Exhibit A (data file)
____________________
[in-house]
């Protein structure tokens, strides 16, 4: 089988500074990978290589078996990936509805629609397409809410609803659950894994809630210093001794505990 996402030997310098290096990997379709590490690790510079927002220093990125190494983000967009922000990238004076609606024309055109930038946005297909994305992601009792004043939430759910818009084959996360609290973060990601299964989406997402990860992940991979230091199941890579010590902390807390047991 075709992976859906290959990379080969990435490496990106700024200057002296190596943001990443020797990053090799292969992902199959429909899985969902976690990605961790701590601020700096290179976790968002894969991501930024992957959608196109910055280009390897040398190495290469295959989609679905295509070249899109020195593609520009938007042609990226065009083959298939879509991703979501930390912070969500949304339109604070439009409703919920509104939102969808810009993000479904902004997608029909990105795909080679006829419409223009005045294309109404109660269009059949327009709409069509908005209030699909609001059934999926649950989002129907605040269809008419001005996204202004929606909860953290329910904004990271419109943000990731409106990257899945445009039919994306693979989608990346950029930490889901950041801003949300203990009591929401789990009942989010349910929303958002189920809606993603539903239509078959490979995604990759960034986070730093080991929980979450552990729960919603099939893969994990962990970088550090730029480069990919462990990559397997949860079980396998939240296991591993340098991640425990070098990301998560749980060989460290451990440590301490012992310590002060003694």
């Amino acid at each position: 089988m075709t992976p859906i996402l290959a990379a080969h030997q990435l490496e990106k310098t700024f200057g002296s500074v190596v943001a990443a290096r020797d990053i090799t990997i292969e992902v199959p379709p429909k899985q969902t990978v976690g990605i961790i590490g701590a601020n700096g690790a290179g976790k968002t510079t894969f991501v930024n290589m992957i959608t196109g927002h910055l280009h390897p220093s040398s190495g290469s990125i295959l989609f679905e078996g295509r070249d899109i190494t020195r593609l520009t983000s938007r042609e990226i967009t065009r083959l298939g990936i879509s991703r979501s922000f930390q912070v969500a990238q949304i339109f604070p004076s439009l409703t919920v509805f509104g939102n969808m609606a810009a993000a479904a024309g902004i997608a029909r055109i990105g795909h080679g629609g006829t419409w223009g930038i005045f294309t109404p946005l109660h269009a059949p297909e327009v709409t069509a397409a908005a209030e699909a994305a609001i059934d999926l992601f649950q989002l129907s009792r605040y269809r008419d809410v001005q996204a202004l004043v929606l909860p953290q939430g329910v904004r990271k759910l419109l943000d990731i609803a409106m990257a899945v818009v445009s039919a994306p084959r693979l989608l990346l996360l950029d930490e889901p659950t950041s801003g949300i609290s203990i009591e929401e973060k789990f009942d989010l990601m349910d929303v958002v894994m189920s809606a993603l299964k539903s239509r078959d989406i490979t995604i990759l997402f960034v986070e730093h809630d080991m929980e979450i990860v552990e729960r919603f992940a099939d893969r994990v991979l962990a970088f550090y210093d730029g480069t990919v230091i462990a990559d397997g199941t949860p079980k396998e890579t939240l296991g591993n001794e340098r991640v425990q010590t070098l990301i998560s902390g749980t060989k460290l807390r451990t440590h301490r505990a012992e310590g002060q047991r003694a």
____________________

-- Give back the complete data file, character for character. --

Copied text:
[in-house]
């Protein structure tokens, strides 16, 4: 089988500074990978290589078996990936509805629609397409809410609803659950894994809630210093001794505990 996402030997310098290096990997379709590490690790510079927002220093990125190494983000967009922000990238004076609606024309055109930038946005297909994305992601009792004043939430759910818009084959996360609290973060990601299964989406997402990860992940991979230091199941890579010590902390807390047991 075709992976859906290959990379080969990435490496990106700024200057002296190596943001990443020797990053090799292969992902199959429909899985969902976690990605961790701590601020700096290179976790968002894969991501930024992957959608196109910055280009390897040398190495290469295959989609679905295509070249899109020195593609520009938007042609990226065009083959298939879509991703979501930390912070969500949304339109604070439009409703919920509104939102969808810009993000479904902004997608029909990105795909080679006829419409223009005045294309109404109660269009059949327009709409069509908005209030699909609001059934999926649950989002129907605040269809008419001005996204202004929606909860953290329910904004990271419109943000990731409106990257899945445009039919994306693979989608990346950029930490889901950041801003949300203990009591929401789990009942989010349910929303958002189920809606993603539903239509078959490979995604990759960034986070730093080991929980979450552990729960919603099939893969994990962990970088550090730029480069990919462990990559397997949860079980396998939240296991591993340098991640425990070098990301998560749980060989460290451990440590301490012992310590002060003694």
């Amino acid at each position: 089988m075709t992976p859906i996402l290959a990379a080969h030997q990435l490496e990106k310098t700024f200057g002296s500074v190596v943001a990443a290096r020797d990053i090799t990997i292969e992902v199959p379709p429909k899985q969902t990978v976690g990605i961790i590490g701590a601020n700096g690790a290179g976790k968002t510079t894969f991501v930024n290589m992957i959608t196109g927002h910055l280009h390897p220093s040398s190495g290469s990125i295959l989609f679905e078996g295509r070249d899109i190494t020195r593609l520009t983000s938007r042609e990226i967009t065009r083959l298939g990936i879509s991703r979501s922000f930390q912070v969500a990238q949304i339109f604070p004076s439009l409703t919920v509805f509104g939102n969808m609606a810009a993000a479904a024309g902004i997608a029909r055109i990105g795909h080679g629609g006829t419409w223009g930038i005045f294309t109404p946005l109660h269009a059949p297909e327009v709409t069509a397409a908005a209030e699909a994305a609001i059934d999926l992601f649950q989002l129907s009792r605040y269809r008419d809410v001005q996204a202004l004043v929606l909860p953290q939430g329910v904004r990271k759910l419109l943000d990731i609803a409106m990257a899945v818009v445009s039919a994306p084959r693979l989608l990346l996360l950029d930490e889901p659950t950041s801003g949300i609290s203990i009591e929401e973060k789990f009942d989010l990601m349910d929303v958002v894994m189920s809606a993603l299964k539903s239509r078959d989406i490979t995604i990759l997402f960034v986070e730093h809630d080991m929980e979450i990860v552990e729960r919603f992940a099939d893969r994990v991979l962990a970088f550090y210093d730029g480069t990919v230091i462990a990559d397997g199941t949860p079980k396998e890579t939240l296991g591993n001794e340098r991640v425990q010590t070098l990301i998560s902390g749980t060989k460290l807390r451990t440590h301490r505990a012992e310590g002060q047991r003694a």